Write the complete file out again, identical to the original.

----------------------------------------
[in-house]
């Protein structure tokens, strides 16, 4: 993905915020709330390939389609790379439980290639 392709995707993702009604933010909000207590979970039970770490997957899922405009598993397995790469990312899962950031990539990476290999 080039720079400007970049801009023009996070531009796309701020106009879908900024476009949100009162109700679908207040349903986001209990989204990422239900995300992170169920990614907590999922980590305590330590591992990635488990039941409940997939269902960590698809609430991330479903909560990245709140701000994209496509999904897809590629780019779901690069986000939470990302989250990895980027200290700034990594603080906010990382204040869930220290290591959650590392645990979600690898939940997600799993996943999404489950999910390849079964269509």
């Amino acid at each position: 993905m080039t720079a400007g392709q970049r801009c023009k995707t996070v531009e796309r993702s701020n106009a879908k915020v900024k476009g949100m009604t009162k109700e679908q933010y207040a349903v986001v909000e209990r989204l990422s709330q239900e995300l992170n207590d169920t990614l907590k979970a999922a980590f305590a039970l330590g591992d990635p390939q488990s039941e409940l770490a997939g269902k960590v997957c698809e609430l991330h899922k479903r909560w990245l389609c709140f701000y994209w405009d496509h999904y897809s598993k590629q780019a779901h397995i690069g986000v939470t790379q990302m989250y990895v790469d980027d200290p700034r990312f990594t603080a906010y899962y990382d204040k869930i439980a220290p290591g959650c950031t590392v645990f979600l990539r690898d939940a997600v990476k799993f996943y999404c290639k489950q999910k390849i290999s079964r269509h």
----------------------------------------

[in-house]
């Protein structure tokens, strides 16, 4: 993905915020709330390939389609790379439980290639 392709995707993702009604933010909000207590979970039970770490997957899922405009598993397995790469990312899962950031990539990476290999 080039720079400007970049801009023009996070531009796309701020106009879908900024476009949100009162109700679908207040349903986001209990989204990422239900995300992170169920990614907590999922980590305590330590591992990635488990039941409940997939269902960590698809609430991330479903909560990245709140701000994209496509999904897809590629780019779901690069986000939470990302989250990895980027200290700034990594603080906010990382204040869930220290290591959650590392645990979600690898939940997600799993996943999404489950999910390849079964269509």
């Amino acid at each position: 993905m080039t720079a400007g392709q970049r801009c023009k995707t996070v531009e796309r993702s701020n106009a879908k915020v900024k476009g949100m009604t009162k109700e679908q933010y207040a349903v986001v909000e209990r989204l990422s709330q239900e995300l992170n207590d169920t990614l907590k979970a999922a980590f305590a039970l330590g591992d990635p390939q488990s039941e409940l770490a997939g269902k960590v997957c698809e609430l991330h899922k479903r909560w990245l389609c709140f701000y994209w405009d496509h999904y897809s598993k590629q780019a779901h397995i690069g986000v939470t790379q990302m989250y990895v790469d980027d200290p700034r990312f990594t603080a906010y899962y990382d204040k869930i439980a220290p290591g959650c950031t590392v645990f979600l990539r690898d939940a997600v990476k799993f996943y999404c290639k489950q999910k390849i290999s079964r269509h």